I, Vega Maria Eleonora Dreary

Issue 4/2008 | Archives online, Fiction, Prose

Extracts from the novel Chitambo (Schildts, 1933)

I was born in 1893, of course. That, as everyone knows, is the proudest year in the history of Nordic polar research. It was the year in which Fridtjof Nansen began his world-famous voyage to the North Pole aboard the Fram. Mr Dreary viewed this as a personal distinction and a sign that fate had fixed its gaze on him. He at once took it for granted that I was destined for great things, and he showed much skill in fostering the same foolish idea in me…. More…

Fairy tales updated

30 December 2008 | Authors, Reviews

Jukka Itkonen

Jukka Itkonen. Photo: Irmeli Jung.

Päivi Heikkilä-Halttunen on Jukka Itkonen’s quirky fables

In Jukka Itkonen’s collection of fables for children, Sorsa norsun räätälinä (‘The mallard as tailor to the elephant’, Otava, 2008) the plots and heroes of traditional fairy tales are turned on their heads. This kind of parody drawing on old-time folktales has been introduced to Finnish readers by translations of the British author Babette Cole and her feminist-flavoured picture books. More…

The fox and the bear

30 December 2008 | Children's books, Fiction

Illustrated by Christel Rönns

A story from the children’s book Sorsa norsun räätälinä (‘The mallard as tailor to the elephant’, Otava, 2008; illustrated by Christel Rönns. Introduction by Päivi Heikkilä-Halttunen

Back in the days when mallard still had horns, earthworms, claws, and the bear had a long tail, a bear was trudging dejectedly along the road.

Up drove a fox in his van, studded tires crunching, for it was winter and freezing cold. The fox was coming from fishing and his van was bursting with fresh fish. When he saw the bear, the fox stopped, rolled down the window and called, ‘Why hi there, old honey snout! Where’re you coming from?’

‘I was playing cards at Badger’s. I lost all my money and now I’m starving,’ the bear replied.

‘Jump in. No need to suffer in the grip of this cold,’ the fox said.  The fox and the bear were good friends. However, the fox envied the bear, because Mr Honeypaws had a much longer, more handsome tail than the fox did. The bear clambered into the fox’s car and saw the enormous catch of fish.

‘Wherever did you get such an incredible amount of fish?’ the bear marvelled.

‘The lake. That’s where you get fish,’ the fox replied. ‘Last week I caught such a big pike that I made snow shovels out of its scales.’ More…

Katri Lipson: Kosmonautti [The cosmonaut]

30 December 2008 | Mini reviews

Katri Lipson: KosmonauttiKosmonautti
[The cosmonaut]
Helsinki: Tammi, 2008. 199 p.
ISBN 978-9513-142940
€ 22.50, hardback

Kosmonautti is a reflective first novel by a mature author; Lipson (born 1965), a medical doctor, has succeeded in weeding out the non-essential. In a cold, dark Murmansk during the final decade of the Soviet Union, three people live out their dreams. Seryozha is the good boy who adores space travel and his beautiful music teacher, Svetlana Kovalevna. She is harassed both in the classroom and in the staffroom, and by her snooping neighbours in the communal apartment. More…

The love of the Berber lion

30 December 2008 | Fiction, Prose

A short story from the novel Berberileijonan rakkaus ja muita tarinoita (‘The love of the Berber lion and other stories’, WSOY, 2008). Introduction by Janna Kantola

The lion’s name was Muthul. He was an old Berber lion from the Atlas Mountains. He had a black mane, a black tail with a bushy tip and the scars of many battles on his hide.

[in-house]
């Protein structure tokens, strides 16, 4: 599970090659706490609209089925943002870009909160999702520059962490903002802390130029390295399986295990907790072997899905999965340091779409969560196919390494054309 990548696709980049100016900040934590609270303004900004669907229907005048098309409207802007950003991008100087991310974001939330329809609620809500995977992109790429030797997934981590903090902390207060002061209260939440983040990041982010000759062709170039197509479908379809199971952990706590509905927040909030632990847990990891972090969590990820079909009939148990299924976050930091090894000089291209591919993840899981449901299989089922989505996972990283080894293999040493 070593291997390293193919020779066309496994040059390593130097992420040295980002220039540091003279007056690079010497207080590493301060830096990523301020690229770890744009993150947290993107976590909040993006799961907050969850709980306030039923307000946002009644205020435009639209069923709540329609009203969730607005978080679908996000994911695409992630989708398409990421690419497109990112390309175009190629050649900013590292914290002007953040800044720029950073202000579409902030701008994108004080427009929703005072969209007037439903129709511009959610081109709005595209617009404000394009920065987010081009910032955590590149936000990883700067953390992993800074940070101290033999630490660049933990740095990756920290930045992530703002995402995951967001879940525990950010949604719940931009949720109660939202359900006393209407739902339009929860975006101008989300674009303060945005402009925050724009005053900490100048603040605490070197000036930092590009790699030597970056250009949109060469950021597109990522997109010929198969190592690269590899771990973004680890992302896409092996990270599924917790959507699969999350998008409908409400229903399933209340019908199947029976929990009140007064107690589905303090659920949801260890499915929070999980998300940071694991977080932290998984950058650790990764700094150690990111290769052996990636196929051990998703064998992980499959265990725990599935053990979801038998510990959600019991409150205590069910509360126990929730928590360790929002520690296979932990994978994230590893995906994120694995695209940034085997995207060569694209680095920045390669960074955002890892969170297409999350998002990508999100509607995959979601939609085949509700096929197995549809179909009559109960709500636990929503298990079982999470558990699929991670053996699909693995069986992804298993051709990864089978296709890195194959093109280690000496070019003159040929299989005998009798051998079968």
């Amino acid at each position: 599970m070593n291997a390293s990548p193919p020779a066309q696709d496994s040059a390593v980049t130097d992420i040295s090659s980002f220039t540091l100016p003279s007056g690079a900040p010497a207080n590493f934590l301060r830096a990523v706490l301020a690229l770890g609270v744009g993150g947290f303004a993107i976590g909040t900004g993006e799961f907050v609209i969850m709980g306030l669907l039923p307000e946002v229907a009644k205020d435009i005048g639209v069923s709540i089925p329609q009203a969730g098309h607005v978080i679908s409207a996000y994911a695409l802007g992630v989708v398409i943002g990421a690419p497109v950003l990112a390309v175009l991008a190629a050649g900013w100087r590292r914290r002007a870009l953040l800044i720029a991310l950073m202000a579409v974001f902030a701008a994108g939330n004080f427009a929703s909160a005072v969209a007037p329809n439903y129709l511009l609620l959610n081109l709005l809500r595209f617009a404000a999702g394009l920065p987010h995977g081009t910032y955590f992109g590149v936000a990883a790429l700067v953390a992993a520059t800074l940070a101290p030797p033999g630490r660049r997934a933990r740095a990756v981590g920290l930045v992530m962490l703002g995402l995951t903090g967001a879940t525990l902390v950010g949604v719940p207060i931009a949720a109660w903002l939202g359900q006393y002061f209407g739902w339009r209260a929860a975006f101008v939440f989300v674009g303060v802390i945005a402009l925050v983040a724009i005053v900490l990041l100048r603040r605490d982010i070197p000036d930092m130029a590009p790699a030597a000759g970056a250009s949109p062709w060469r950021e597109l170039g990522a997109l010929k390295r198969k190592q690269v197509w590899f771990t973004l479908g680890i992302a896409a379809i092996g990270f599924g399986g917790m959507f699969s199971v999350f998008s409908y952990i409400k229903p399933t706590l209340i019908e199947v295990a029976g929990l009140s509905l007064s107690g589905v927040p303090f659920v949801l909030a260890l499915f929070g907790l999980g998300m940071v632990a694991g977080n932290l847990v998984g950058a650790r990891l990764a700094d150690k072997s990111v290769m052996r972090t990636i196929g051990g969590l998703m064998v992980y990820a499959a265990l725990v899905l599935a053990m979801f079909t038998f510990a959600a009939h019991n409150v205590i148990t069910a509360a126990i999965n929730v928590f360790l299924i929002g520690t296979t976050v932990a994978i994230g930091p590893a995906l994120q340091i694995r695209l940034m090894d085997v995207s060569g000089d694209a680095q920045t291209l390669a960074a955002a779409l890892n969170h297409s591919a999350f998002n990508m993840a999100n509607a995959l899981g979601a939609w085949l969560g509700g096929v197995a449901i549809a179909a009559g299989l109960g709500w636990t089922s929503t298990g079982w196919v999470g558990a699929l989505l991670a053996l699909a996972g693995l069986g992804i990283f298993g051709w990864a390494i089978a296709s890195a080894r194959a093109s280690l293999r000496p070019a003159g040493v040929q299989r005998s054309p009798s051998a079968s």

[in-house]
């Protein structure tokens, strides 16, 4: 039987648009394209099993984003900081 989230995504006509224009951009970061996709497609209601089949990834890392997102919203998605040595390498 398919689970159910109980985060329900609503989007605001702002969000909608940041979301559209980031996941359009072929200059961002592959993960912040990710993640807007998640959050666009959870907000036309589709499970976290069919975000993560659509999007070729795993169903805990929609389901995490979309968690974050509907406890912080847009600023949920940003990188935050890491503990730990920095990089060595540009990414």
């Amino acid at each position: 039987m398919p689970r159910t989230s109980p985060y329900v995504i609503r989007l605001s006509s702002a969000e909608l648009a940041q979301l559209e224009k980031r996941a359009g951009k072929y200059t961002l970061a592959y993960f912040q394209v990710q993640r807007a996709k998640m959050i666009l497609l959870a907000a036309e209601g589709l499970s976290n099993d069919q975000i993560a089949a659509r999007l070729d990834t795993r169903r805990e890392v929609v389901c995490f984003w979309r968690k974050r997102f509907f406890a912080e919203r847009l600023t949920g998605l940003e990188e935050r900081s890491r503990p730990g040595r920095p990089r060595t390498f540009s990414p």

He had grown up as a lion cub in the royal palace at Carthage at the time when the Romans, led by Scipio the younger, destroyed the city with fire and sword. The palace was set ablaze, a bloody battle ensued in the gardens, Romans impaled on arrows lay strewn in the rose bushes, Carthaginian blood dyed the water in the fountains. Someone had let all the palace animals, wild and tame alike, out of their cages; they were running around wildly, killing each other in the grip of panic, then disappeared inexplicably. More…

In memoriam Paavo Haavikko 1931–2008

30 December 2008 | Authors, In the news

Paavo Haavikko. Photo: Kai Widell.

Paavo Haavikko. Photo: Kai Widell.

The poet, writer, playwright and publisher Paavo Haavikko died in Helsinki in October, at the age of 77.

Haavikko was one of Finland’s most internationally recognised writers, and his success was helped by many prominent poets’ interest in his lyric poetry. His work was translated by Anselm Hollo and Herbert Lomas (English), Manfred Peter Hein (German), Bo Carpelan (Swedish), and Gabriel Rebourcet (French), among others.

Haavikko debuted in 1951 as a lyric modernist who broke through all of modernism’s barriers. He was a master of intoxicating lyricism, and an intellectually discerning storyteller of general truths in his narrative poems. His collections Talvipalatsi (‘Winter palace’, 1959) and Puut, kaikki heidän vihreytensä (‘The trees, all their green’, 1966), in particular, have achieved the status of classics. More…

Boys Own, Girls Own? –
Gender, sex and identity

30 December 2008 | Essays, Non-fiction

Knowing good and evil: Adam and Eve (Albrecht Dürer, 1507)

Knowing good and evil: Adam and Eve (Albrecht Dürer, 1507)

In Finnish fiction of the present decade, both in poetry and in prose, there seems to be at least one principle that cuts across all genres: an overt expression of gender, writes the critic Mervi Kantokorpi in her essay

Relationships and family have always been central concerns of literature; questions about gender and individual identity have received a new emphasis in Finnish literature from one season to the next. The gender roles represented in contemporary literature appear to become ever more stereotypical. The question is no longer only of the author consciously setting his or her gender up as the starting point for expression, as has already long been the case with modern literature written by women. More…